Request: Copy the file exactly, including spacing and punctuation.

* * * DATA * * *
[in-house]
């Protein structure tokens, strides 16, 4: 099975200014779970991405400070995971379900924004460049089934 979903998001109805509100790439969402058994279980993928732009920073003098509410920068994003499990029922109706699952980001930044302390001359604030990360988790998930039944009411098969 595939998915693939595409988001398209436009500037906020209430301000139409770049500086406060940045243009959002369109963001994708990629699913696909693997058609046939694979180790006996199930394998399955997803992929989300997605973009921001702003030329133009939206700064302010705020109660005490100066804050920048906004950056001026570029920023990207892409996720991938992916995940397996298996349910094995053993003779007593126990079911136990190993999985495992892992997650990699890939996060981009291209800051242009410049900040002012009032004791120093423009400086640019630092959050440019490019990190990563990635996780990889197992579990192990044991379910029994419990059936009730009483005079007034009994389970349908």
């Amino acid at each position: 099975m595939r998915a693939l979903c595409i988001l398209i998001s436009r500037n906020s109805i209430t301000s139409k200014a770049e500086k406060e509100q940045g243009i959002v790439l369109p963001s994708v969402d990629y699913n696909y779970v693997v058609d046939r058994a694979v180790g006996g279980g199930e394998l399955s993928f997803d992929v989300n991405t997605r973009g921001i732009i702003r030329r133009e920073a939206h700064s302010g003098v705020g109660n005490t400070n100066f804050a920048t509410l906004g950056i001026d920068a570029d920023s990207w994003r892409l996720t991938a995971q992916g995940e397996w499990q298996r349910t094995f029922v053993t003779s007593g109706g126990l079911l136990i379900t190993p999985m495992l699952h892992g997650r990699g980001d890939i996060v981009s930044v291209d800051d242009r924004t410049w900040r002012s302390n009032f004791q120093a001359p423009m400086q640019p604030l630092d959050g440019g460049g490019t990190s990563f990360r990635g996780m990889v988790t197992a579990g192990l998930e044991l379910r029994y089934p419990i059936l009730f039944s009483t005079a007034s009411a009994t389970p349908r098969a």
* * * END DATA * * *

[in-house]
């Protein structure tokens, strides 16, 4: 099975200014779970991405400070995971379900924004460049089934 979903998001109805509100790439969402058994279980993928732009920073003098509410920068994003499990029922109706699952980001930044302390001359604030990360988790998930039944009411098969 595939998915693939595409988001398209436009500037906020209430301000139409770049500086406060940045243009959002369109963001994708990629699913696909693997058609046939694979180790006996199930394998399955997803992929989300997605973009921001702003030329133009939206700064302010705020109660005490100066804050920048906004950056001026570029920023990207892409996720991938992916995940397996298996349910094995053993003779007593126990079911136990190993999985495992892992997650990699890939996060981009291209800051242009410049900040002012009032004791120093423009400086640019630092959050440019490019990190990563990635996780990889197992579990192990044991379910029994419990059936009730009483005079007034009994389970349908």
């Amino acid at each position: 099975m595939r998915a693939l979903c595409i988001l398209i998001s436009r500037n906020s109805i209430t301000s139409k200014a770049e500086k406060e509100q940045g243009i959002v790439l369109p963001s994708v969402d990629y699913n696909y779970v693997v058609d046939r058994a694979v180790g006996g279980g199930e394998l399955s993928f997803d992929v989300n991405t997605r973009g921001i732009i702003r030329r133009e920073a939206h700064s302010g003098v705020g109660n005490t400070n100066f804050a920048t509410l906004g950056i001026d920068a570029d920023s990207w994003r892409l996720t991938a995971q992916g995940e397996w499990q298996r349910t094995f029922v053993t003779s007593g109706g126990l079911l136990i379900t190993p999985m495992l699952h892992g997650r990699g980001d890939i996060v981009s930044v291209d800051d242009r924004t410049w900040r002012s302390n009032f004791q120093a001359p423009m400086q640019p604030l630092d959050g440019g460049g490019t990190s990563f990360r990635g996780m990889v988790t197992a579990g192990l998930e044991l379910r029994y089934p419990i059936l009730f039944s009483t005079a007034s009411a009994t389970p349908r098969a």